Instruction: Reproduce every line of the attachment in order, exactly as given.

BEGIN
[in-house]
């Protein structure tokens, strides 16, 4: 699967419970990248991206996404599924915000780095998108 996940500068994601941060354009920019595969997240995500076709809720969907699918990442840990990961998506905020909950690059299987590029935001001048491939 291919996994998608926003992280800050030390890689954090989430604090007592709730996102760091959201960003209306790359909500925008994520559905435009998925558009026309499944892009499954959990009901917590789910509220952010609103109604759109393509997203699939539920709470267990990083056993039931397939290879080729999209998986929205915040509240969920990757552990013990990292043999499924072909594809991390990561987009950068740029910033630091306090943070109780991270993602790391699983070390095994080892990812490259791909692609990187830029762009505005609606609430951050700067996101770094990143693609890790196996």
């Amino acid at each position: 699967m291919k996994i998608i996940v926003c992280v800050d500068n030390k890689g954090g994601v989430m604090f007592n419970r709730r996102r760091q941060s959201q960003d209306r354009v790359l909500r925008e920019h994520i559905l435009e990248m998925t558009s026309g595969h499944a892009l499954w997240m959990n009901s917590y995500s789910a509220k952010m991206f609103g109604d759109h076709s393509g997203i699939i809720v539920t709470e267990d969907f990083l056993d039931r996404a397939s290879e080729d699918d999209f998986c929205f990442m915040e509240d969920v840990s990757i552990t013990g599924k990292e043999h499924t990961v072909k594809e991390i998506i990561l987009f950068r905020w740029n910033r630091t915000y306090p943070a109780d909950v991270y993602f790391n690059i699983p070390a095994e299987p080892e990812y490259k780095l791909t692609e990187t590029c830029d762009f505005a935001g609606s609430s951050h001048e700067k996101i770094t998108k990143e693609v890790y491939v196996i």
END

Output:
[in-house]
């Protein structure tokens, strides 16, 4: 699967419970990248991206996404599924915000780095998108 996940500068994601941060354009920019595969997240995500076709809720969907699918990442840990990961998506905020909950690059299987590029935001001048491939 291919996994998608926003992280800050030390890689954090989430604090007592709730996102760091959201960003209306790359909500925008994520559905435009998925558009026309499944892009499954959990009901917590789910509220952010609103109604759109393509997203699939539920709470267990990083056993039931397939290879080729999209998986929205915040509240969920990757552990013990990292043999499924072909594809991390990561987009950068740029910033630091306090943070109780991270993602790391699983070390095994080892990812490259791909692609990187830029762009505005609606609430951050700067996101770094990143693609890790196996």
């Amino acid at each position: 699967m291919k996994i998608i996940v926003c992280v800050d500068n030390k890689g954090g994601v989430m604090f007592n419970r709730r996102r760091q941060s959201q960003d209306r354009v790359l909500r925008e920019h994520i559905l435009e990248m998925t558009s026309g595969h499944a892009l499954w997240m959990n009901s917590y995500s789910a509220k952010m991206f609103g109604d759109h076709s393509g997203i699939i809720v539920t709470e267990d969907f990083l056993d039931r996404a397939s290879e080729d699918d999209f998986c929205f990442m915040e509240d969920v840990s990757i552990t013990g599924k990292e043999h499924t990961v072909k594809e991390i998506i990561l987009f950068r905020w740029n910033r630091t915000y306090p943070a109780d909950v991270y993602f790391n690059i699983p070390a095994e299987p080892e990812y490259k780095l791909t692609e990187t590029c830029d762009f505005a935001g609606s609430s951050h001048e700067k996101i770094t998108k990143e693609v890790y491939v196996i």